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Chalkboard Art!

Child with Sailboat

Hoorah! I finally did it.

I was so hesitant and actually nervous to do a chalkboard drawing. Yet, with a little effort and some time, it was actually very simple. I worked on this slowly over a number of nights and even fine tuned it over the weeks. (Every time I would stop and look at it.)

My first hesitation had to do with the chalk itself. I was very worried that I needed 'special chalk' which I finally did order, but after having already done the majority of the drawing. So, that being said, let me say what I think of the different chalks. I began with some jumbo sidewalk chalk from crayola, that I happened to have in nearly every color. In fact, most of this drawing is done with that chalk. I added some details with some other colors that I had from Ikea. Then, my Mercurius chalk arrived:

You can get this at a number of internet retailers, including oompah toys.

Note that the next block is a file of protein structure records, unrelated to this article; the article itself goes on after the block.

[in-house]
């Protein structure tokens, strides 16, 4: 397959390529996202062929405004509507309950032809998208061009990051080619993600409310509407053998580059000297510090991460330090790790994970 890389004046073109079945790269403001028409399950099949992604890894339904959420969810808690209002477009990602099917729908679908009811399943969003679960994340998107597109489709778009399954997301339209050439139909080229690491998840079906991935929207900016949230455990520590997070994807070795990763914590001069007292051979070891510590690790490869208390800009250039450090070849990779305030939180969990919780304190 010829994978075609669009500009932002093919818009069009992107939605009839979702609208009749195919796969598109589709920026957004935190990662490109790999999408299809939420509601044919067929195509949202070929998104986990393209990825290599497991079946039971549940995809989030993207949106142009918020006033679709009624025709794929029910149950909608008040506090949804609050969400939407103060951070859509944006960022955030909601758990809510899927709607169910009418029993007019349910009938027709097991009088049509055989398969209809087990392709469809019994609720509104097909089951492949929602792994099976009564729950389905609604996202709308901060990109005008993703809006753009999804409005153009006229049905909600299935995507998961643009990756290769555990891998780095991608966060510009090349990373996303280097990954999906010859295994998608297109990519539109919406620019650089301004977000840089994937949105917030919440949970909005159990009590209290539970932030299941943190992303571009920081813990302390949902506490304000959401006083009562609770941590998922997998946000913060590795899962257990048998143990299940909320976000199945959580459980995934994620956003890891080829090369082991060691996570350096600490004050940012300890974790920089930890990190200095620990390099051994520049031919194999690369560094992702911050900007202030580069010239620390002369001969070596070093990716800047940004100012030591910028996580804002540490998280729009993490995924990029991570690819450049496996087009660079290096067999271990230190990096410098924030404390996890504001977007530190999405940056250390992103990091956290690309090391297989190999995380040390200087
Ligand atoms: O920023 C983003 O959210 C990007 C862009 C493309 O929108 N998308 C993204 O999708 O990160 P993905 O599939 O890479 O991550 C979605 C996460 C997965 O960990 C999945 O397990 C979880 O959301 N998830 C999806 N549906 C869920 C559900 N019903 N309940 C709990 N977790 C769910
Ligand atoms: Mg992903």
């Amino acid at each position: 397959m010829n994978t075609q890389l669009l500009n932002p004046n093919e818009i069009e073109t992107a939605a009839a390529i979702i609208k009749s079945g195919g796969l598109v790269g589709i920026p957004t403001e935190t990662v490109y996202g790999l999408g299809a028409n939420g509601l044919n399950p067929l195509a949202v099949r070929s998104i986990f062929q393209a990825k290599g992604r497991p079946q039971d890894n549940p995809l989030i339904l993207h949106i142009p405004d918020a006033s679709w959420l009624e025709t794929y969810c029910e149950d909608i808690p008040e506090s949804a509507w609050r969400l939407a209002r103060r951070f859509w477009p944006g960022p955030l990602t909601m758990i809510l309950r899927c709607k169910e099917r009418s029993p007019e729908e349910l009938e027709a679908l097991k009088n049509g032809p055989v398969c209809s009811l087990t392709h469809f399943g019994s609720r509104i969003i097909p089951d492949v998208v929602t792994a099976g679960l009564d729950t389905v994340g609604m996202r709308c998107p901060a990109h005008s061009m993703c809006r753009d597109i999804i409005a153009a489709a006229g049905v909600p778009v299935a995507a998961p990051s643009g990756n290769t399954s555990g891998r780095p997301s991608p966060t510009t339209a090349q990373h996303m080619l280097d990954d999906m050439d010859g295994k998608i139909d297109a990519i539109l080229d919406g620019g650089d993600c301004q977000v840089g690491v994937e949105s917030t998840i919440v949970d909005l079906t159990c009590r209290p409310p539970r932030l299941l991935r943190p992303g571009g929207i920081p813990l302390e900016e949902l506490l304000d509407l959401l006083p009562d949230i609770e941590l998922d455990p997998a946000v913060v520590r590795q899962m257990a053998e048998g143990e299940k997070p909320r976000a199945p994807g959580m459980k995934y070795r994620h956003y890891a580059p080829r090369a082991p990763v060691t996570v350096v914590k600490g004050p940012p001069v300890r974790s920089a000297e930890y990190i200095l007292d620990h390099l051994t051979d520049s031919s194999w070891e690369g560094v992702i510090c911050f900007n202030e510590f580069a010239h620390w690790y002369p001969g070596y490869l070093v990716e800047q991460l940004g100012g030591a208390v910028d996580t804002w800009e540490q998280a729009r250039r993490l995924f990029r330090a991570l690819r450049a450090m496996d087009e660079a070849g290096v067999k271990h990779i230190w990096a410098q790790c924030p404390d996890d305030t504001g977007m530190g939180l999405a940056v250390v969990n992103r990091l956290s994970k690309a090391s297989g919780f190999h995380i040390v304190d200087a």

It definitely does have some very rich colors that I have yet to see elsewhere, but, if you are on a tight budget you really can skip this item and go with the other chalks.


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We will have spelling and vocabulary based on this topic and maybe a few math problems too - especially once we begin to build our yurt.  We will have some Mongolian food,some salty tea, and copy a map of the country, and read about Marco Polo and the famous Khan.

Resources for this portion of our block:
The Adventures of Marco Polo by Russell Freedman and Bagram Ibatoulline

Traditional Houses from Around the World by A.G. Smith How We are Sheltered by James F. Chamberlain Houses of China by Bonnie Shemie

To see the previous lesson in this block, look at the entry for Cave Dwellers.

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Since we started with Altamira and Lascaux, and since this is a region I am more familiar with, I decided to stay in the area for the time.  We are looking into some of the caves of the Mediterranean.  It was really a wonderful thing to study, because I was able to use my own photos and books that I had acquired while travelling.  The first hand aspect brought things to life in an amazing way.  

We focused on the island of Menorca, with its caves, Necropoli, Talyots and other stone structures that show how early peoples there lived.  I remember one place even where there were water drainage areas, which were essentially round depressions in the earth, which were used to collect and filter water, pretty state of the art for 2000 BCE.